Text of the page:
After being in Uganda for just a week we have had some provoking thoughts running through our minds each day. As we went from rural town to rural town we were faced with troubling issues everyday.
One of the big problems we first came across was the HIV death rate. Talking to a lot of people, many of them share the same story. Around 8% of the population is HIV positive. We talked to one of the women who works at the social center about how her mother and father died from HIV when she was around 7. Her uncles then took care of her, but they died just as she was sent to university and then she was on her own. It seems we heard this similar story quite a few times from other people we talked to as well.
There is a huge culture here that seems almost impossible to change. The focus on having big families is the most important idea to the men, and therefore the women as well. Sometimes the men compete to have the biggest family and when a women is not fertile they are no longer a part of their lives. Women will just have a baby with a married man to have a kid. The wife of the married man will not leave him either. It is common and not seen as a big issue. HIV is pretty easy to spread if you have 3 wives, not great healthcare, and use no contraseptives. Some of the people we visited in the rural communities will have around 10 children, but will have no job, and therefore will not have the means to pay for healthcare for these children. They usually will only attend primary school, and not secondary. They live off the land they have and don’t have the means to go anywhere else. The children don’t cry, they don’t have feeding schedules, or have anything at all. They work at a young age, carrying water from the closest water source, cutting down grass with a hatchet, herding their own goats with a stick, all at the age of around 5 onwards. There is no crying or emotion shown, because they protect themselves from experiencing suffering all the time. People in Uganda do not get upset. They are pretty passive. Maybe its the way the cope with death.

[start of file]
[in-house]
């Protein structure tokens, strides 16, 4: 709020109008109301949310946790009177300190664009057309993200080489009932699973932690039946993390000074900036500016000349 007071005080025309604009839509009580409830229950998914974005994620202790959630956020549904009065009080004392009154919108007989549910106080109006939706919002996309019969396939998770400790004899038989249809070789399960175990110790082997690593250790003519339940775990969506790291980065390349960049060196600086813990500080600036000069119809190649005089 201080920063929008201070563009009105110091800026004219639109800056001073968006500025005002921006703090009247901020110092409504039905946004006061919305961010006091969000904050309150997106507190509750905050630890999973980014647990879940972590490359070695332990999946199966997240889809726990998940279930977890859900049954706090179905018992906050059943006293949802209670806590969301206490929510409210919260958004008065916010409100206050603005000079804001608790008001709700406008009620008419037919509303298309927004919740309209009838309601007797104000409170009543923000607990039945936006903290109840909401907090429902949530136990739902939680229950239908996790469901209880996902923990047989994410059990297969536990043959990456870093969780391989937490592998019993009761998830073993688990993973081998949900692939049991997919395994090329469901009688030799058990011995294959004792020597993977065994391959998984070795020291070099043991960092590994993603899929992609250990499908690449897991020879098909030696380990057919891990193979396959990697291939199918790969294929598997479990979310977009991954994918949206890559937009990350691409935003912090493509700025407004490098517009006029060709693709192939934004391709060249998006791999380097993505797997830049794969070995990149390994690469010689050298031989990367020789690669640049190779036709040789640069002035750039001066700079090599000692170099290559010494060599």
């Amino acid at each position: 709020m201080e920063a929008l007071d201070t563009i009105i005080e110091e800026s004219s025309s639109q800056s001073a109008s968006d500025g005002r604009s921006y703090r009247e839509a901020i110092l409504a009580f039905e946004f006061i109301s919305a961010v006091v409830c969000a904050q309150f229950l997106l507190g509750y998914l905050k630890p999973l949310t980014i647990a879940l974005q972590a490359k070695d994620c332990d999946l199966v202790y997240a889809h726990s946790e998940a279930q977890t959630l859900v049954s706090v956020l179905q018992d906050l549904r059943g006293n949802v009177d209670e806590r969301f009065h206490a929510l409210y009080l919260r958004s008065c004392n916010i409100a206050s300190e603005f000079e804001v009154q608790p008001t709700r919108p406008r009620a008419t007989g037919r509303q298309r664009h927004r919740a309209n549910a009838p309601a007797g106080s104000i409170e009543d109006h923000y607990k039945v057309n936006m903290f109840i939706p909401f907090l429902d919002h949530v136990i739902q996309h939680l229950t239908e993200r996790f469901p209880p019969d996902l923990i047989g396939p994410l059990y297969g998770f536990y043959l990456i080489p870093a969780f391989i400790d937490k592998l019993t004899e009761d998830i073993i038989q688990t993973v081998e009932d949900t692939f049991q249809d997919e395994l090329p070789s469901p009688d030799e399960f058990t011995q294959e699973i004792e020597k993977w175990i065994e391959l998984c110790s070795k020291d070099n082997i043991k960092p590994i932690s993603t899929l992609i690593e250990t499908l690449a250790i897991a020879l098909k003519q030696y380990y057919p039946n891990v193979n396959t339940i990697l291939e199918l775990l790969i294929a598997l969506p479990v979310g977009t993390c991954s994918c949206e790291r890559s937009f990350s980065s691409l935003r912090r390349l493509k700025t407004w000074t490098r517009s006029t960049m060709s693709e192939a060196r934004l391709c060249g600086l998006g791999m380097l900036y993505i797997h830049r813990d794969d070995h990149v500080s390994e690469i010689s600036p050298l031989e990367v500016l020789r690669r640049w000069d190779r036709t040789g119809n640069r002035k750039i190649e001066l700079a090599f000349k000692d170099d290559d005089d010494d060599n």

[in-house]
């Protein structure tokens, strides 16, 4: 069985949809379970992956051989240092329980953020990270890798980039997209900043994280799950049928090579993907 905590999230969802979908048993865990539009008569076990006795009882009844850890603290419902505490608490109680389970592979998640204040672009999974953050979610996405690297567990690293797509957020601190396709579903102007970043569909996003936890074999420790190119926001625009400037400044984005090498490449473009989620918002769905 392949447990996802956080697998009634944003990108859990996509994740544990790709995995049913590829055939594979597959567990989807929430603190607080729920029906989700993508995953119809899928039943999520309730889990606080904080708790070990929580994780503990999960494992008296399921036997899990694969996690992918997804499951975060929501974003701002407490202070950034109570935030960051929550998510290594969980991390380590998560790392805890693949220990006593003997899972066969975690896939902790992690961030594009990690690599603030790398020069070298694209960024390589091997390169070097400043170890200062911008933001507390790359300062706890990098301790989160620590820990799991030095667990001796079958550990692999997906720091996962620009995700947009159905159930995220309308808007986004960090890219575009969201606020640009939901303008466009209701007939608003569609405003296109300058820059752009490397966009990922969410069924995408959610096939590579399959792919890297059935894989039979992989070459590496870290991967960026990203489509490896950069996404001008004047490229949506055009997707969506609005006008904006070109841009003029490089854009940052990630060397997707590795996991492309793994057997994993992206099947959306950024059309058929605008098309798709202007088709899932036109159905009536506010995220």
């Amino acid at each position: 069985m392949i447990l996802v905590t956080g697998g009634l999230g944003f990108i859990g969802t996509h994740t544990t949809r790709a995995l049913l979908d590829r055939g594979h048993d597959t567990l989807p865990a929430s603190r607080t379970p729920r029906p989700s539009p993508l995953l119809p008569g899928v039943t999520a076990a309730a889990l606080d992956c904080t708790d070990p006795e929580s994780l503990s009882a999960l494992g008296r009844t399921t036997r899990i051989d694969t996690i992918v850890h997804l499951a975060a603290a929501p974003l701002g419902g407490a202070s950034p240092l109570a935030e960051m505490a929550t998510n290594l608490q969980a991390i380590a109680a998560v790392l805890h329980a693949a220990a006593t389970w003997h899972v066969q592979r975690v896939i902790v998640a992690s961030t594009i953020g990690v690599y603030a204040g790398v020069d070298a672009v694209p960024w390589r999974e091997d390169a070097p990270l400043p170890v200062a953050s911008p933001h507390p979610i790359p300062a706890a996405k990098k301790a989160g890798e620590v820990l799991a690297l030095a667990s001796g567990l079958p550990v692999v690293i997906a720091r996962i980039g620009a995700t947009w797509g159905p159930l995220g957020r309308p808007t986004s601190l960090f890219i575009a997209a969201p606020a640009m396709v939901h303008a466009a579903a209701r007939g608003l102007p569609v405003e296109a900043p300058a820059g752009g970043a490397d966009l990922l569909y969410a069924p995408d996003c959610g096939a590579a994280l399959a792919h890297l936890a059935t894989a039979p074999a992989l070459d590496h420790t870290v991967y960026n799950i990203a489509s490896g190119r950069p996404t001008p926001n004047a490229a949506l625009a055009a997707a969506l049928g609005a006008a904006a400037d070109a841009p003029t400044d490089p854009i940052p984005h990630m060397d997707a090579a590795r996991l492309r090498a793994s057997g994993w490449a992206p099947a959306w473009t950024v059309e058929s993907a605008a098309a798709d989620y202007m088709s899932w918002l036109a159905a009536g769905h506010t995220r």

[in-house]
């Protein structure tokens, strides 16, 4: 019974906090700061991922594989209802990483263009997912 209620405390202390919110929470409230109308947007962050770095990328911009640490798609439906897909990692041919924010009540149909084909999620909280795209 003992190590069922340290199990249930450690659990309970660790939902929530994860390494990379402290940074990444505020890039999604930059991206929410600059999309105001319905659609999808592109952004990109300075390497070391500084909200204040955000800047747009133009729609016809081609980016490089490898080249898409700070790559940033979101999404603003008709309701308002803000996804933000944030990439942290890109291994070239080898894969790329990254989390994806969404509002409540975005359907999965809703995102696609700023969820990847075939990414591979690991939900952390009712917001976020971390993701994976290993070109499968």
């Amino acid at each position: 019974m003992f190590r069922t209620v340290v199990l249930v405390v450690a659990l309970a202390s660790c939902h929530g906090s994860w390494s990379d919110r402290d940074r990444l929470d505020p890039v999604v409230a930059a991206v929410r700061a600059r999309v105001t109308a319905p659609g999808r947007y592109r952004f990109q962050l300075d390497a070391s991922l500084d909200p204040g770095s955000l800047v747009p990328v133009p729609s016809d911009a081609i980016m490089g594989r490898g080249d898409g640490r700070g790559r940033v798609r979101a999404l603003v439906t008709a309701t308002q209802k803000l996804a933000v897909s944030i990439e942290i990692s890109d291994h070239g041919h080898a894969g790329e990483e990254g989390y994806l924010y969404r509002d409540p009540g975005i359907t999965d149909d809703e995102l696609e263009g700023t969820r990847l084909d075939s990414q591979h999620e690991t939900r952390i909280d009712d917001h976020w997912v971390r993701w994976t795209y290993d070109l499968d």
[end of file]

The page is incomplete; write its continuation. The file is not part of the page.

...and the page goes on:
I watched a documentary called, Open Heart. It was about children who had heart problems, and had to have valve replacement surgery. This was all due to the families inability to buy penescilan for their children when they had strep throat as a kid. I thought to myself, wow that is such a simple problem. Just buy peniscilan for all the kids, make it available. Of course I was naive. I now find out that diagnoses, transportation and availability are huge problems as well. These people in the rural communities are sometimes a 2 hour walk away from the nearest town. In the nearest town they most likely won’t have a hospital, and if there is a health clinic they most likely won’t go to the doctor. It seems they might either go to the doctor and not follow up with the doctors suggestions, or not go at all and guess about what condition they might have. Availability is also an issue. The doctors in the health clinics might be taking the drugs from the public hospitals and giving them to their private clinics they are involved with, to sell there. The families don’t have the money to pay for transportation to regularly visit the bigger cities. So there is this healthcare gap they live in.